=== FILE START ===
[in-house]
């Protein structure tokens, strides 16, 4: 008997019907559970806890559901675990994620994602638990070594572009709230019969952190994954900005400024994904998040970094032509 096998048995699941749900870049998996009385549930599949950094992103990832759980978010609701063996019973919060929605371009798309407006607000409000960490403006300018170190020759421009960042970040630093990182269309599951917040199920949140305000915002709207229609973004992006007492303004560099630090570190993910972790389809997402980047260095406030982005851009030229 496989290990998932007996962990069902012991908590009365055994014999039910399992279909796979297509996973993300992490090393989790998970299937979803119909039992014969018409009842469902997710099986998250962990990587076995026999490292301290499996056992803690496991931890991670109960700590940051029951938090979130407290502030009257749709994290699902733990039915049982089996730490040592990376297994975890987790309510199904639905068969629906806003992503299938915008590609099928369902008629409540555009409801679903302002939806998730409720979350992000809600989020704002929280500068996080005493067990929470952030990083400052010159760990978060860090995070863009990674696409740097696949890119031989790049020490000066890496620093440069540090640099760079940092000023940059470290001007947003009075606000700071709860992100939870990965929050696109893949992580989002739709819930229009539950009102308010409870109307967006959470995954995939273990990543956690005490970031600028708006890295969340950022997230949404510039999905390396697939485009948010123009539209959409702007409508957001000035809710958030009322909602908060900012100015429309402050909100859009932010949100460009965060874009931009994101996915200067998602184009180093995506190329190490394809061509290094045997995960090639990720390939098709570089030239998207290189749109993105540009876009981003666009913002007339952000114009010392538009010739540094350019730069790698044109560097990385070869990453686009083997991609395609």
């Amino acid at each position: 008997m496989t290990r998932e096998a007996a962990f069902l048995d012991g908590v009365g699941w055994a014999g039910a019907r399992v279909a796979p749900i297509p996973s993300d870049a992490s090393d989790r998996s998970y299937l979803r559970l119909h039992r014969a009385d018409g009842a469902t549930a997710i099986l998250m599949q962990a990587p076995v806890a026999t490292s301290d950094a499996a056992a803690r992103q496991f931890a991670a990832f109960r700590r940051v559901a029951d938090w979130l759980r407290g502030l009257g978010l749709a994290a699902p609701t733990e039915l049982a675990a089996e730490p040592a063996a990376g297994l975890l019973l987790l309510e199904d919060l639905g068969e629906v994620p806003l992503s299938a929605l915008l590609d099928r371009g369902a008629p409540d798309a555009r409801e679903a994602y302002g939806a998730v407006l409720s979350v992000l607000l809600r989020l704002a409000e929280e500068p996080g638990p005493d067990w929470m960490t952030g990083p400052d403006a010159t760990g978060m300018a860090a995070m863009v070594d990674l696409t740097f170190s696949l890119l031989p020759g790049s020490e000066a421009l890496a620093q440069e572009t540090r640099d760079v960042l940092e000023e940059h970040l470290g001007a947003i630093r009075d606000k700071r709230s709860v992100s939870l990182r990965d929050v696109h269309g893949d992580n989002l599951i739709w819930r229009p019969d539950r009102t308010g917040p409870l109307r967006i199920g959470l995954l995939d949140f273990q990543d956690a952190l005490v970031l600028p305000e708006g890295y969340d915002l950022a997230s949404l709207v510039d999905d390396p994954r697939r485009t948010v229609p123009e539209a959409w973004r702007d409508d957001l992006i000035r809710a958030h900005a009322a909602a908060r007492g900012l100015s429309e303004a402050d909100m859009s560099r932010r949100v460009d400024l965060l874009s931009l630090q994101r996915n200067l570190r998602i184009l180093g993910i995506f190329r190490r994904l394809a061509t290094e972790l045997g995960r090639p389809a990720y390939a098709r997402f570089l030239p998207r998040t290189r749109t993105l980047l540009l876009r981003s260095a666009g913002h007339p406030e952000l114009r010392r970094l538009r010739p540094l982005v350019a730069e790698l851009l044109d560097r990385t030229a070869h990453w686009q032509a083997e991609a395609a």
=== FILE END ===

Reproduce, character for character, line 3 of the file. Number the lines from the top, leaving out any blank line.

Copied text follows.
């Amino acid at each position: 008997m496989t290990r998932e096998a007996a962990f069902l048995d012991g908590v009365g699941w055994a014999g039910a019907r399992v279909a796979p749900i297509p996973s993300d870049a992490s090393d989790r998996s998970y299937l979803r559970l119909h039992r014969a009385d018409g009842a469902t549930a997710i099986l998250m599949q962990a990587p076995v806890a026999t490292s301290d950094a499996a056992a803690r992103q496991f931890a991670a990832f109960r700590r940051v559901a029951d938090w979130l759980r407290g502030l009257g978010l749709a994290a699902p609701t733990e039915l049982a675990a089996e730490p040592a063996a990376g297994l975890l019973l987790l309510e199904d919060l639905g068969e629906v994620p806003l992503s299938a929605l915008l590609d099928r371009g369902a008629p409540d798309a555009r409801e679903a994602y302002g939806a998730v407006l409720s979350v992000l607000l809600r989020l704002a409000e929280e500068p996080g638990p005493d067990w929470m960490t952030g990083p400052d403006a010159t760990g978060m300018a860090a995070m863009v070594d990674l696409t740097f170190s696949l890119l031989p020759g790049s020490e000066a421009l890496a620093q440069e572009t540090r640099d760079v960042l940092e000023e940059h970040l470290g001007a947003i630093r009075d606000k700071r709230s709860v992100s939870l990182r990965d929050v696109h269309g893949d992580n989002l599951i739709w819930r229009p019969d539950r009102t308010g917040p409870l109307r967006i199920g959470l995954l995939d949140f273990q990543d956690a952190l005490v970031l600028p305000e708006g890295y969340d915002l950022a997230s949404l709207v510039d999905d390396p994954r697939r485009t948010v229609p123009e539209a959409w973004r702007d409508d957001l992006i000035r809710a958030h900005a009322a909602a908060r007492g900012l100015s429309e303004a402050d909100m859009s560099r932010r949100v460009d400024l965060l874009s931009l630090q994101r996915n200067l570190r998602i184009l180093g993910i995506f190329r190490r994904l394809a061509t290094e972790l045997g995960r090639p389809a990720y390939a098709r997402f570089l030239p998207r998040t290189r749109t993105l980047l540009l876009r981003s260095a666009g913002h007339p406030e952000l114009r010392r970094l538009r010739p540094l982005v350019a730069e790698l851009l044109d560097r990385t030229a070869h990453w686009q032509a083997e991609a395609a």